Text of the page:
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Sustaining high performance beyond public-sector pilot projects

Company: McKinsey & Company, Inc. Prague

Public institutions can turn remarkable short-term efforts into meaningful long-term results.

All pilot projects come to an end—and therein lies the rub. In the short term, we’ve seen public-sector managers achieve remarkable results with small, dedicated projects, testing programmatic and operational changes even with a small budget and on a limited scale. But when those projects end, the strong results often do too, as organizations fall back into old patterns of behavior and lose momentum.

One explanation for this may be the so-called observer effect. Behavioral psychology suggests that individuals participating in such projects work harder because they know their managers are watching more closely than usual. The challenge is to sustain that level of performance over the long term—which comes down to the strength of the organization’s performance-management system. In fact, effective performance-management systems are particularly relevant for public-sector organizations, which are steered by budget priorities rather than profits, sales, or market share. Held accountable to taxpayers, they are limited in their use of financial incentives, and their efforts are often complicated by short-term political priorities.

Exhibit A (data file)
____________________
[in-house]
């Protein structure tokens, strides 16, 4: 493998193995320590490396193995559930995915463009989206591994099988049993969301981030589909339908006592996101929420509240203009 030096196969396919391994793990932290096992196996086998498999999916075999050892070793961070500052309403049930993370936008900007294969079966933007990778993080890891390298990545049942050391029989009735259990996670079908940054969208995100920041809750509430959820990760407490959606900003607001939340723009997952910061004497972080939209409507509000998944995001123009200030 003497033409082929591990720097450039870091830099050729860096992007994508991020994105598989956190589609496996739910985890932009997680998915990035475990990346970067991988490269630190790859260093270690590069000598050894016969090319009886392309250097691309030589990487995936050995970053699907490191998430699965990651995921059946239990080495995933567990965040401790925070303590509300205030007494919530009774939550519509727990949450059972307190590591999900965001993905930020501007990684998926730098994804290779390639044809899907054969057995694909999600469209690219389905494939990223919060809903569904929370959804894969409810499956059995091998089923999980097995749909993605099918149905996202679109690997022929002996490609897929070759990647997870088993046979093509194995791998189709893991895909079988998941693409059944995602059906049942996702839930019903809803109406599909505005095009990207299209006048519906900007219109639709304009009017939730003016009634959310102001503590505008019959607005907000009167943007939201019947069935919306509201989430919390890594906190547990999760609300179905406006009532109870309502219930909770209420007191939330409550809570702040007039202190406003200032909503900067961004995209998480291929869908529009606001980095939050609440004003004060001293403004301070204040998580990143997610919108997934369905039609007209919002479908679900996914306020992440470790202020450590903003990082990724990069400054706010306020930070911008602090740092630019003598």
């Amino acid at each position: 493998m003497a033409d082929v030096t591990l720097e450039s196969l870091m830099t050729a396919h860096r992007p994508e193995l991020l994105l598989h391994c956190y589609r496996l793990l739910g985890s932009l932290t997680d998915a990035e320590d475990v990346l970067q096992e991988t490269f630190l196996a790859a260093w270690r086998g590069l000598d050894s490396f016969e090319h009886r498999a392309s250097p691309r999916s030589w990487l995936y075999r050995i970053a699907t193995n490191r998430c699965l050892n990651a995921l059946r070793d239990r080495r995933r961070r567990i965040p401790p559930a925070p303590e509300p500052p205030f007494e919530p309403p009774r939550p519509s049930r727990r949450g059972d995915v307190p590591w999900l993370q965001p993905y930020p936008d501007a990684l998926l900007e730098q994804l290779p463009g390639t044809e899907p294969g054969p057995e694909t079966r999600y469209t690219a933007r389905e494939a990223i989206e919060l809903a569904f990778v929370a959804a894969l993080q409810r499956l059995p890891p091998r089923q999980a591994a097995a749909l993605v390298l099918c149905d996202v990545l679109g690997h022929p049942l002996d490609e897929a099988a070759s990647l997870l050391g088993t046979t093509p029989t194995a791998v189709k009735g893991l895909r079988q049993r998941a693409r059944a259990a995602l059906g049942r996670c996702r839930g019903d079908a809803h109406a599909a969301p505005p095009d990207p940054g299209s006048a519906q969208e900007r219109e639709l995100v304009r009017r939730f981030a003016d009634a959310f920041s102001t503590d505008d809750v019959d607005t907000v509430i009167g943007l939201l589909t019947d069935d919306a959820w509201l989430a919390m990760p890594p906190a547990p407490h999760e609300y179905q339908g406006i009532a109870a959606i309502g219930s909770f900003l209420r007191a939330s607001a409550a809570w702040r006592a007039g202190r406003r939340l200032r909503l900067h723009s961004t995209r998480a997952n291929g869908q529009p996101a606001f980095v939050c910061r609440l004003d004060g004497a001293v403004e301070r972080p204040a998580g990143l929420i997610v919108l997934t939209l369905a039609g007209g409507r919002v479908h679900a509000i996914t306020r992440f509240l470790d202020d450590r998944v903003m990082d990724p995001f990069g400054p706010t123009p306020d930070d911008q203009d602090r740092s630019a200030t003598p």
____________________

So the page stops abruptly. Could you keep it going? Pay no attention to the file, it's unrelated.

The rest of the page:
So it didn’t surprise us when a recent McKinsey survey suggested that public-sector officials are less likely than their private-sector counterparts to agree that their organization’s “current performance management has a positive impact on individual employee performance.”(1) While the survey’s sample size was small, its findings were consistent with our experience with more than 500 projects in public-sector organizations that sought to improve performance-management systems and practices.(2) We’ve distilled seven critical lessons to sustain the performance of public-sector institutions beyond the original pilot project (Exhibit 1.) While some of them may seem obvious, we frequently observe public-sector organizations encountering challenges when trying to implement them.

Seven ways to sustain high performance in the public sector.

More information here.



(1) The worldwide online survey was in the field from July 18 to July 28, 2017, and garnered responses from 1,761 participants representing the full ranges of regions, industries, company sizes, functional specialties, and tenures. Of the participants, 63 said they worked in the public sector and another 27 were employed in the private sector but reported working for a government agency or department. See Sabrin Chowdhury, Elizabeth Hioe, and Bill Shaninger: https://www.mckinsey.com/industries/public-sector/our-insights/sustaining-high-performance-beyond-public-sector-pilot-projects?cid=other-pso-twi-mps-mps-oth-1810

(2) While this article draws on in-depth case studies from a sample of European countries, we believe the findings to be relevant for most developed economies.


Tags: Economics | Business Development |

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